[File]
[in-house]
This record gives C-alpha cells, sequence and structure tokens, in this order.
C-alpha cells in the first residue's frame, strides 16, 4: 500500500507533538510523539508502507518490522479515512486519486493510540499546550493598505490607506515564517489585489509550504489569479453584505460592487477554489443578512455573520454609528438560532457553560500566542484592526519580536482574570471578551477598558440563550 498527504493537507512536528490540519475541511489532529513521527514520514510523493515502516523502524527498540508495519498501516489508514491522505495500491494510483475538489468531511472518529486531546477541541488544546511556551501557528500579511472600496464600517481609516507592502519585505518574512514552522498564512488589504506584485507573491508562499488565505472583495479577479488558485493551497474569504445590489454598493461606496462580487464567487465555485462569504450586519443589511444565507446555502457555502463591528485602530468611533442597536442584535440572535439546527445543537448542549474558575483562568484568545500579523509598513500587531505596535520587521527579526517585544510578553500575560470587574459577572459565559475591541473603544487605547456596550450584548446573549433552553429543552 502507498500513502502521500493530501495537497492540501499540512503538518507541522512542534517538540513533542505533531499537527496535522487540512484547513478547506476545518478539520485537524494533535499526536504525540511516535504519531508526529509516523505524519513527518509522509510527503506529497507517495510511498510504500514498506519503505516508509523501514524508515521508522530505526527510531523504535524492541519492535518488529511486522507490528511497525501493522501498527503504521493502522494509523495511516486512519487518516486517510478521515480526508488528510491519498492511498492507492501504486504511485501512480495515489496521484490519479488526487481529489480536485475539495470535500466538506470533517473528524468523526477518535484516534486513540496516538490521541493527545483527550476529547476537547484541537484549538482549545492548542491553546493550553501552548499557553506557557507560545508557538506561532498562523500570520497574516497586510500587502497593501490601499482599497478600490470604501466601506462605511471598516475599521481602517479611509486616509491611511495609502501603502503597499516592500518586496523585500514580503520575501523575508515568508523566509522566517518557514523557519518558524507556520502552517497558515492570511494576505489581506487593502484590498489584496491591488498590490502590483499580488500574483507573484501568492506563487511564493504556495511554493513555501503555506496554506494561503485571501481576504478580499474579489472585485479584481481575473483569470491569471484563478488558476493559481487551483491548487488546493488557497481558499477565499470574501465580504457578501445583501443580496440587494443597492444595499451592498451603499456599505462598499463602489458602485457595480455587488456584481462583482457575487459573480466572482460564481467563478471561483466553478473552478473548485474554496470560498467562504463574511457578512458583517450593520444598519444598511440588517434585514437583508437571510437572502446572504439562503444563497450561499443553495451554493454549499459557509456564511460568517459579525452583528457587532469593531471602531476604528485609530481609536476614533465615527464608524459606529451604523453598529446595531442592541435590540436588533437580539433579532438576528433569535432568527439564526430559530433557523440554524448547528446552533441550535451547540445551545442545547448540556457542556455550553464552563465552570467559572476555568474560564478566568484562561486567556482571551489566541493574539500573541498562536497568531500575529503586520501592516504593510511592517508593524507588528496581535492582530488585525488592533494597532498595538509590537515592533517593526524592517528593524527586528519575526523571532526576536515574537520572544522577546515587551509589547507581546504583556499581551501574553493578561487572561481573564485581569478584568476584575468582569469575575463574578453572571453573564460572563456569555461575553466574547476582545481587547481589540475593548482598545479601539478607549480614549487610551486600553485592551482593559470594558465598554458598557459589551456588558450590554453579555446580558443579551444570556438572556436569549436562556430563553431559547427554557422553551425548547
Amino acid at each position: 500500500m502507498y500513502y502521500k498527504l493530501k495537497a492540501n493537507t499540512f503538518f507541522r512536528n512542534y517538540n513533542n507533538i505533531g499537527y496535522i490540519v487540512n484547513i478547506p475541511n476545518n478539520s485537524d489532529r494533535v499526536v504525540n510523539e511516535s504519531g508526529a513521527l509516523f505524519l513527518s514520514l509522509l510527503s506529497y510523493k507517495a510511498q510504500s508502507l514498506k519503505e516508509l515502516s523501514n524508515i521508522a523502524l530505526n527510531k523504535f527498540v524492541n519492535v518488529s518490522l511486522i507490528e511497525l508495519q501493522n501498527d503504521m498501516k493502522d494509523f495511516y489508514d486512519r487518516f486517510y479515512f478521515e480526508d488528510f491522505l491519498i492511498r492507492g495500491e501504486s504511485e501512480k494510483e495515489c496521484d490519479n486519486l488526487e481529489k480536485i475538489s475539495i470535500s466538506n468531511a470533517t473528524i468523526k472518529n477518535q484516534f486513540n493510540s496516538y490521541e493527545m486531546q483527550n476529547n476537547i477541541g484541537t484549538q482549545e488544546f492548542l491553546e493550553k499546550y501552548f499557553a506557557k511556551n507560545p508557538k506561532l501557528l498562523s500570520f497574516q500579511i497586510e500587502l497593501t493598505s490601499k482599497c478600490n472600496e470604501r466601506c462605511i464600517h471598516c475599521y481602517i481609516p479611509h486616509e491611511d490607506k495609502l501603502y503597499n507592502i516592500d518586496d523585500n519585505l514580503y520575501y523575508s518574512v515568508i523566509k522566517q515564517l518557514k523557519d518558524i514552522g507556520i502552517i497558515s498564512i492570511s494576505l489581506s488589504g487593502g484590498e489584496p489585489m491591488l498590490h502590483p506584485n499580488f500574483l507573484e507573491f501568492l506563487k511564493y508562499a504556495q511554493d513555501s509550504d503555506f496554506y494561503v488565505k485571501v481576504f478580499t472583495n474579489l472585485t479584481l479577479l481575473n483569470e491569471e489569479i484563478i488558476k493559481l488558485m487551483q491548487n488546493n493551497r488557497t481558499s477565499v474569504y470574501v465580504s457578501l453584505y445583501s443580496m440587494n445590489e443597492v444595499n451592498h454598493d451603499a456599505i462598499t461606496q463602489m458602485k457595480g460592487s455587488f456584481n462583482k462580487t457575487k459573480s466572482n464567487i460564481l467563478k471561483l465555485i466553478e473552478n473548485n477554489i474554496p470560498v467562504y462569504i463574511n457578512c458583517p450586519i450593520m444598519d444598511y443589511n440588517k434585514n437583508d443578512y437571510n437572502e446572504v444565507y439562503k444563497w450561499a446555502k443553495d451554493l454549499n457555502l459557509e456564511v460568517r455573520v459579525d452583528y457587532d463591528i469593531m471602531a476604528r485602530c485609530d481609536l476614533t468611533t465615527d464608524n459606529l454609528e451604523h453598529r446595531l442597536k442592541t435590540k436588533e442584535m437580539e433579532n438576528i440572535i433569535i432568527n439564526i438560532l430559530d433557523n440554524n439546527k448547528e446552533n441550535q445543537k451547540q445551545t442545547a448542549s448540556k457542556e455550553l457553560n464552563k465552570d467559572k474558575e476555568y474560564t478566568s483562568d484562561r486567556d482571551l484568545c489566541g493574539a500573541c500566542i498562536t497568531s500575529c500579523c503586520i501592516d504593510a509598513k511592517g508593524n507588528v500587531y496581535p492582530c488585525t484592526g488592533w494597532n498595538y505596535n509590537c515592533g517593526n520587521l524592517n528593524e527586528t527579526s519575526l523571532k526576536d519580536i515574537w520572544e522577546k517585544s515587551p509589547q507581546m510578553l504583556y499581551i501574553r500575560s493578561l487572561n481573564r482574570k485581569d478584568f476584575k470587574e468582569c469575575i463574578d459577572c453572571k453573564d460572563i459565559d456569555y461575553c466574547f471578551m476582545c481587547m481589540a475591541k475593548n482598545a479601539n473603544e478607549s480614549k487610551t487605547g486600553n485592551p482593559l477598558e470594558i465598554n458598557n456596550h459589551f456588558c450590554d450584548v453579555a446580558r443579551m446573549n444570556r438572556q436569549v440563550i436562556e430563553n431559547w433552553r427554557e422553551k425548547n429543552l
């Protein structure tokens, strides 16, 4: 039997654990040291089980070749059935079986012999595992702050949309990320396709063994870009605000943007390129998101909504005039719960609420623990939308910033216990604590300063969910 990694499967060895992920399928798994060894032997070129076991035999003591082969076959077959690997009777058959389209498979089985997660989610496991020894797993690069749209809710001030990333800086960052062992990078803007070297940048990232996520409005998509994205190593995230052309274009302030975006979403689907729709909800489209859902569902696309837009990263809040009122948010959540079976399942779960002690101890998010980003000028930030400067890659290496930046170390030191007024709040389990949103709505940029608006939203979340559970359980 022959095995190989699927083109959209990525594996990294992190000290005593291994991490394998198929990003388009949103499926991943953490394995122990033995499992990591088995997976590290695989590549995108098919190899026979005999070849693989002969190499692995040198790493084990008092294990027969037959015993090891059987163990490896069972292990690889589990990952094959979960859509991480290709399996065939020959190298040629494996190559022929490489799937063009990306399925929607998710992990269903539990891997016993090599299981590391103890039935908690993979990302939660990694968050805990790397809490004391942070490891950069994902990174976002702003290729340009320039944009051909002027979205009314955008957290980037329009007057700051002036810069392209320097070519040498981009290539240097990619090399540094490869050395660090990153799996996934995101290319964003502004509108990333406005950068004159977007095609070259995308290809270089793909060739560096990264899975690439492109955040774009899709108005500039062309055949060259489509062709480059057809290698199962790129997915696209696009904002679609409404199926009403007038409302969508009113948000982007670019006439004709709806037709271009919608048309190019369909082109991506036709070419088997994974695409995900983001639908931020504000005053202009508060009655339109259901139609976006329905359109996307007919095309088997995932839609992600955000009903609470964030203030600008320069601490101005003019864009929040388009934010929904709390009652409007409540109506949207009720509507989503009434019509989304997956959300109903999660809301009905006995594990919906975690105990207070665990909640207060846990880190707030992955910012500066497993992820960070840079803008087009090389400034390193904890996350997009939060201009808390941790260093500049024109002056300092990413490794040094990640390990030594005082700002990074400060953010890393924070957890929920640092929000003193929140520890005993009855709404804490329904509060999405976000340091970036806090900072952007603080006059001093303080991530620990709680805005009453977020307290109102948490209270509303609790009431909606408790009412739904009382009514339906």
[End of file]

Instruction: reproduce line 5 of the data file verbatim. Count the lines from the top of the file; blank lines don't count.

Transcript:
């Protein structure tokens, strides 16, 4: 039997654990040291089980070749059935079986012999595992702050949309990320396709063994870009605000943007390129998101909504005039719960609420623990939308910033216990604590300063969910 990694499967060895992920399928798994060894032997070129076991035999003591082969076959077959690997009777058959389209498979089985997660989610496991020894797993690069749209809710001030990333800086960052062992990078803007070297940048990232996520409005998509994205190593995230052309274009302030975006979403689907729709909800489209859902569902696309837009990263809040009122948010959540079976399942779960002690101890998010980003000028930030400067890659290496930046170390030191007024709040389990949103709505940029608006939203979340559970359980 022959095995190989699927083109959209990525594996990294992190000290005593291994991490394998198929990003388009949103499926991943953490394995122990033995499992990591088995997976590290695989590549995108098919190899026979005999070849693989002969190499692995040198790493084990008092294990027969037959015993090891059987163990490896069972292990690889589990990952094959979960859509991480290709399996065939020959190298040629494996190559022929490489799937063009990306399925929607998710992990269903539990891997016993090599299981590391103890039935908690993979990302939660990694968050805990790397809490004391942070490891950069994902990174976002702003290729340009320039944009051909002027979205009314955008957290980037329009007057700051002036810069392209320097070519040498981009290539240097990619090399540094490869050395660090990153799996996934995101290319964003502004509108990333406005950068004159977007095609070259995308290809270089793909060739560096990264899975690439492109955040774009899709108005500039062309055949060259489509062709480059057809290698199962790129997915696209696009904002679609409404199926009403007038409302969508009113948000982007670019006439004709709806037709271009919608048309190019369909082109991506036709070419088997994974695409995900983001639908931020504000005053202009508060009655339109259901139609976006329905359109996307007919095309088997995932839609992600955000009903609470964030203030600008320069601490101005003019864009929040388009934010929904709390009652409007409540109506949207009720509507989503009434019509989304997956959300109903999660809301009905006995594990919906975690105990207070665990909640207060846990880190707030992955910012500066497993992820960070840079803008087009090389400034390193904890996350997009939060201009808390941790260093500049024109002056300092990413490794040094990640390990030594005082700002990074400060953010890393924070957890929920640092929000003193929140520890005993009855709404804490329904509060999405976000340091970036806090900072952007603080006059001093303080991530620990709680805005009453977020307290109102948490209270509303609790009431909606408790009412739904009382009514339906």